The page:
Looks like Arizona State has hired a turn-around artist as its new women’s soccer coach.
Graham Winkworth spent the last four years at University of South Alabama, where he built that mid-major program into a national contender. Taking over a program that had posted two losing seasons in the last three years and one season in the last five that finished above .500, he guided the Jaguars to three straight regular- season conference titles, four conference tournament titles, and advanced to the NCAA Tournament every year.
And he didn’t waste any time getting started. He guided the program to 14 wins in his first season, the most since the 1997 season, and then set a new school record the next year with 19 wins.
That no doubt caught the attention of the ASU search committee. Every administration likes to see quick results from its new coaches.
The 38-year-old native of England was rewarded with a couple of conference Coach of the Year honors, in 2014 and 2015.
“Simply put, Graham has transformed the women’s soccer program at the University of South Alabama,” said his USA Athletics Director Joel Erdmann in announcing his coach’s departure for the desert. “What has been accomplished in his time here is simply astounding.”
Winkworth leaves the Alabama school with a 66-18-7 record, for an impressive .764 winning percentage, to become ASU’s fourth head soccer coach. He’s coming off a 15-6-1 record this season.
Not to diminish his accomplishments at South Alabama, but the Jaguars compete in the Sun Belt Conference. Arizona State plays in a power-5 conference that is loaded with nationally-ranked teams, most notably No. 1 Stanford and No. 6 USC. Then there’s No. 11 UCLA, No. 21 Utah, No. 29 Colorado, and No. 32 Cal. Those are also the top six teams in the Pac-12.
ASU? Last in the conference at 1-9-1.
Thus the need for someone who can build the kind of program the administration insists on, a program that is a part of the national conversation on a consistent basis.
Consistency wasn’t what Kevin Boyd was delivering in recent years. The loss of some top talent to graduation, combined with injuries that have plagued the program the last couple of seasons, took their toll. The Devils finished a disappointing 9-8-1 in 2015 and ended this season on a seven-game losing streak to finish 6-11-2 overall. He managed just four NCAA appearances in his 10 years in Tempe.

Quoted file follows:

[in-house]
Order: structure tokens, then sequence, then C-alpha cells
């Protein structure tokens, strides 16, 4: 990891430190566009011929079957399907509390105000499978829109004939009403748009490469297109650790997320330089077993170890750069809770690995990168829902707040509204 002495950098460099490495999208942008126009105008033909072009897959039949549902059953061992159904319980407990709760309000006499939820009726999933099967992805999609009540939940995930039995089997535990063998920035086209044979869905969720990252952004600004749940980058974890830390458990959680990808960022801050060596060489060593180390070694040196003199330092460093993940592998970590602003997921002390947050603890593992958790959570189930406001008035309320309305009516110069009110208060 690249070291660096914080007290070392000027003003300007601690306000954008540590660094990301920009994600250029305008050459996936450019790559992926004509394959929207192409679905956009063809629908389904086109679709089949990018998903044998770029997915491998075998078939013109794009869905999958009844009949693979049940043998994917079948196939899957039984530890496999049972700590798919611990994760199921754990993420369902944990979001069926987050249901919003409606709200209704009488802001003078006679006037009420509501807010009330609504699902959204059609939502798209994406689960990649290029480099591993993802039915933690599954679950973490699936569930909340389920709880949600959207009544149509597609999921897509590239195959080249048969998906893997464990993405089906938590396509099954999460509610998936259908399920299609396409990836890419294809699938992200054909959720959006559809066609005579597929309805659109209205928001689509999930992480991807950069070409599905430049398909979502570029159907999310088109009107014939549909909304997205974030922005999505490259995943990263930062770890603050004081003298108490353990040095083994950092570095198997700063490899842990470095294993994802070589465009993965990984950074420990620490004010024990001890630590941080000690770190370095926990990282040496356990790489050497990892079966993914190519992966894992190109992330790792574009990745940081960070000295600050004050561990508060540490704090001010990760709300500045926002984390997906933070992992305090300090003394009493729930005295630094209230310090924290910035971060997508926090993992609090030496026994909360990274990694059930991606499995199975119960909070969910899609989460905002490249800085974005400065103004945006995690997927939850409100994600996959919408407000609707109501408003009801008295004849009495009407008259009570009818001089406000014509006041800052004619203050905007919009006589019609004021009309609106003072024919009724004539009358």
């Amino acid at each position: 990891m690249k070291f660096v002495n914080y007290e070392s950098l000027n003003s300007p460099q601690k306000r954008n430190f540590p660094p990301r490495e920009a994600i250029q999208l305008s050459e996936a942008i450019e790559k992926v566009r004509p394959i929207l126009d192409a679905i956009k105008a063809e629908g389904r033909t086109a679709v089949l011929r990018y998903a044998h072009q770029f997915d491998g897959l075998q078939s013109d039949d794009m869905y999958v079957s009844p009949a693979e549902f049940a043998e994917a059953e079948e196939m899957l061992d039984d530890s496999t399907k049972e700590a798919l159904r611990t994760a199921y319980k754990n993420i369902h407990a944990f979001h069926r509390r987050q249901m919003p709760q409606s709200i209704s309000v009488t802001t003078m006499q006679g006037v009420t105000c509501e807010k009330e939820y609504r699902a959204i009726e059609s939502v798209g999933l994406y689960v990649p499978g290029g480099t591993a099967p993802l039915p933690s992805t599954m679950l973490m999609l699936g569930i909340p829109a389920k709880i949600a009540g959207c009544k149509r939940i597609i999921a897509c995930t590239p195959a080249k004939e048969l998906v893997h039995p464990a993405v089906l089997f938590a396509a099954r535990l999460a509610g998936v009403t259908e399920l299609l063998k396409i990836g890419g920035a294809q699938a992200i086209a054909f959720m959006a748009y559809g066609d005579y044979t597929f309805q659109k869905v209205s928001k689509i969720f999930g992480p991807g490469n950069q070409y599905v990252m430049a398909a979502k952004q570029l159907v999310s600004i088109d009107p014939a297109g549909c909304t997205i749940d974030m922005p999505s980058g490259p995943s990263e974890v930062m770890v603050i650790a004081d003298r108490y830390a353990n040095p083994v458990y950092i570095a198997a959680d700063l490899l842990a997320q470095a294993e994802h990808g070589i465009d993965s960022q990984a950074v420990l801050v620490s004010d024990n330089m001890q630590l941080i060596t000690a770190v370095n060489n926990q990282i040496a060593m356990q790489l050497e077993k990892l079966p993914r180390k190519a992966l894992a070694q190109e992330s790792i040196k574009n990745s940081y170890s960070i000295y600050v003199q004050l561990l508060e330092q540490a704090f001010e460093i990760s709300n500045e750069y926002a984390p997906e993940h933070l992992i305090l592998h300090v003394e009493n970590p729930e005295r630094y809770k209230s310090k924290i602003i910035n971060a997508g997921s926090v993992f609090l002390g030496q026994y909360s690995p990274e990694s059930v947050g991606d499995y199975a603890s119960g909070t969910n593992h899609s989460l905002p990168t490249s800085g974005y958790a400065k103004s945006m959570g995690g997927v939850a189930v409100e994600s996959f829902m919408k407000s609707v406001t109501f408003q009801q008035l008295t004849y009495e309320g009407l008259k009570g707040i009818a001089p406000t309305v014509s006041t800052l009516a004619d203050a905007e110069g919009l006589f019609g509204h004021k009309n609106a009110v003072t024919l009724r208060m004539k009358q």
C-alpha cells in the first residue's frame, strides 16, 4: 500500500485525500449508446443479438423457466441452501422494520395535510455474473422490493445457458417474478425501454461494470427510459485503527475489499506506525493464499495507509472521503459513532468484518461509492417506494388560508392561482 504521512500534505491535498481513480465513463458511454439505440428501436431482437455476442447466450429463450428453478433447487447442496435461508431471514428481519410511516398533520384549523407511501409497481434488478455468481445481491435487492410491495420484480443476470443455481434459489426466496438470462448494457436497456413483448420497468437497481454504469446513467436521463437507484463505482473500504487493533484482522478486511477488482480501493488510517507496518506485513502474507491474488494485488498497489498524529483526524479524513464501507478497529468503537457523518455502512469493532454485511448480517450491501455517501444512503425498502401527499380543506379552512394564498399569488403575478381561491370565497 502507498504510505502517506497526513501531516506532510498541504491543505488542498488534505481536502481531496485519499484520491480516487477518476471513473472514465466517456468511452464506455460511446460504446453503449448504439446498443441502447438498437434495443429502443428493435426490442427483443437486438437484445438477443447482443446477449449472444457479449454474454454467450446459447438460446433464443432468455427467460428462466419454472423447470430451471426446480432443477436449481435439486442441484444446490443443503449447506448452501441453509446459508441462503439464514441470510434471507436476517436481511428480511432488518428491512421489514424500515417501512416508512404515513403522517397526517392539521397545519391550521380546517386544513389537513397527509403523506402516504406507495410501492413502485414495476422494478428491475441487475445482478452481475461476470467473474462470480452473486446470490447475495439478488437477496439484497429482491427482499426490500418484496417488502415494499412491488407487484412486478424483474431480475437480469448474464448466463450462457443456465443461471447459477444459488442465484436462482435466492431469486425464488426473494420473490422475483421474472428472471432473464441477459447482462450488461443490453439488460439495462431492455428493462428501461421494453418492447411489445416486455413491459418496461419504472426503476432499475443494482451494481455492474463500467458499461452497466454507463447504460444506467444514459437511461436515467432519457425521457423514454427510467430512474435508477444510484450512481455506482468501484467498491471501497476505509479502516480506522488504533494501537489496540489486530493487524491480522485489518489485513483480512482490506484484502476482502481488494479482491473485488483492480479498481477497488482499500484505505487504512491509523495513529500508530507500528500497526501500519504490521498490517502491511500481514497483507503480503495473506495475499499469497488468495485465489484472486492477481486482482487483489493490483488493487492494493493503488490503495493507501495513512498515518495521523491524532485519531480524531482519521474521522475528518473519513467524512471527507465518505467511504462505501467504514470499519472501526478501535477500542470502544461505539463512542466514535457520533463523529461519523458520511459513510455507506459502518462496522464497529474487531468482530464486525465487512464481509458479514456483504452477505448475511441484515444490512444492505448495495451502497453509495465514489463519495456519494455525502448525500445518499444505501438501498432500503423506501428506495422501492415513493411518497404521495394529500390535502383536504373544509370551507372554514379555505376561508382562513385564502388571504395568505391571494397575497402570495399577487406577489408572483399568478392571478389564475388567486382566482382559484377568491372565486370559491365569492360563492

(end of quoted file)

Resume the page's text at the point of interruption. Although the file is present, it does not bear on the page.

On Nov. 7, Boyd resigned from the program he had run since March of 2007 and a national search was begun to find his successor.
“I was impressed with Graham’s skill at building and elevating programs everywhere he has coached,” said ASU Athletics Director Ray Anderson in a statement released Tuesday about the hire. “He has a proven track record of results at every level of the sport and we are excited to bring someone with his degree of skill and expertise into the competitive Pac-12 Conference.”
Winkworth began his coaching career in England, but the 10 years before being hired at South Alabama were spent as head coach at University of North Alabama, where his teams posted a total 111 wins, the most for a coach in school history, and led the program to its first NCAA appearance.
At South Alabama, he was highly successful in attracting the right talent to the program, and then developing it. He coached four straight Sun Belt Freshman of the Year honorees, three Players of the Year, and the program’s first two All-Americans.
In explaining his reason for applying for the ASU job, Winkworth said in an article by Jeff Metcalfe in The Arizona Republic: “When the job came open, I knew very little about Arizona State. But I knew the Pac-12, being for me the strongest soccer conference in the country, was very appealing.”
He has a little more than nine months to prepare for his first Pac-12 encounter. Then we’ll see if the challenge is still ‘appealing.’